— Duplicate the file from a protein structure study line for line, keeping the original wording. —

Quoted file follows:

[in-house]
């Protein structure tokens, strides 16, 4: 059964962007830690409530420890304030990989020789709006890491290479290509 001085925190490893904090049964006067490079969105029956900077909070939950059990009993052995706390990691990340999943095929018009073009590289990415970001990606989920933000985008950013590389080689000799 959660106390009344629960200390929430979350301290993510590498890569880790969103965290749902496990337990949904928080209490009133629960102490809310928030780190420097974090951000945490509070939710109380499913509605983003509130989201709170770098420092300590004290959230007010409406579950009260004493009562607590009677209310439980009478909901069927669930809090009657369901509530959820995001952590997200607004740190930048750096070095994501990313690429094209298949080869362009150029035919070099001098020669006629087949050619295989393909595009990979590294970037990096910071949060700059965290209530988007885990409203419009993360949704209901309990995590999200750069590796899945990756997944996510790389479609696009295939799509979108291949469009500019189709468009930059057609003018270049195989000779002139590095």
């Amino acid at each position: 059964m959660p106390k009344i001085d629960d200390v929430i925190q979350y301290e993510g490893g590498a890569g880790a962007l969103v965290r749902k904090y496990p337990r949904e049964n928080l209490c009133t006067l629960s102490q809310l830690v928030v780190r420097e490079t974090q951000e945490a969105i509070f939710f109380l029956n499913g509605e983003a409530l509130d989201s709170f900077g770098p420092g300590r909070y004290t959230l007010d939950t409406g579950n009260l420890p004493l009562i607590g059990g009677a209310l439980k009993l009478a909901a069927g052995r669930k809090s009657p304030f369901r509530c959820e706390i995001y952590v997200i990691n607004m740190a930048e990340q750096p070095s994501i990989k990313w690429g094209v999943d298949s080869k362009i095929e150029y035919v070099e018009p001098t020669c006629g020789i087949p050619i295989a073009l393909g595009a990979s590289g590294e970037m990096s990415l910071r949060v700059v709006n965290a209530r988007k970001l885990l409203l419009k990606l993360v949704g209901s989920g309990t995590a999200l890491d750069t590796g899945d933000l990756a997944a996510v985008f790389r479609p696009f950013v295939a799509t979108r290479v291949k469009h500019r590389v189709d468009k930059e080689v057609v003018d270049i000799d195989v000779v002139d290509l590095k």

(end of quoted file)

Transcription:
[in-house]
């Protein structure tokens, strides 16, 4: 059964962007830690409530420890304030990989020789709006890491290479290509 001085925190490893904090049964006067490079969105029956900077909070939950059990009993052995706390990691990340999943095929018009073009590289990415970001990606989920933000985008950013590389080689000799 959660106390009344629960200390929430979350301290993510590498890569880790969103965290749902496990337990949904928080209490009133629960102490809310928030780190420097974090951000945490509070939710109380499913509605983003509130989201709170770098420092300590004290959230007010409406579950009260004493009562607590009677209310439980009478909901069927669930809090009657369901509530959820995001952590997200607004740190930048750096070095994501990313690429094209298949080869362009150029035919070099001098020669006629087949050619295989393909595009990979590294970037990096910071949060700059965290209530988007885990409203419009993360949704209901309990995590999200750069590796899945990756997944996510790389479609696009295939799509979108291949469009500019189709468009930059057609003018270049195989000779002139590095």
């Amino acid at each position: 059964m959660p106390k009344i001085d629960d200390v929430i925190q979350y301290e993510g490893g590498a890569g880790a962007l969103v965290r749902k904090y496990p337990r949904e049964n928080l209490c009133t006067l629960s102490q809310l830690v928030v780190r420097e490079t974090q951000e945490a969105i509070f939710f109380l029956n499913g509605e983003a409530l509130d989201s709170f900077g770098p420092g300590r909070y004290t959230l007010d939950t409406g579950n009260l420890p004493l009562i607590g059990g009677a209310l439980k009993l009478a909901a069927g052995r669930k809090s009657p304030f369901r509530c959820e706390i995001y952590v997200i990691n607004m740190a930048e990340q750096p070095s994501i990989k990313w690429g094209v999943d298949s080869k362009i095929e150029y035919v070099e018009p001098t020669c006629g020789i087949p050619i295989a073009l393909g595009a990979s590289g590294e970037m990096s990415l910071r949060v700059v709006n965290a209530r988007k970001l885990l409203l419009k990606l993360v949704g209901s989920g309990t995590a999200l890491d750069t590796g899945d933000l990756a997944a996510v985008f790389r479609p696009f950013v295939a799509t979108r290479v291949k469009h500019r590389v189709d468009k930059e080689v057609v003018d270049i000799d195989v000779v002139d290509l590095k």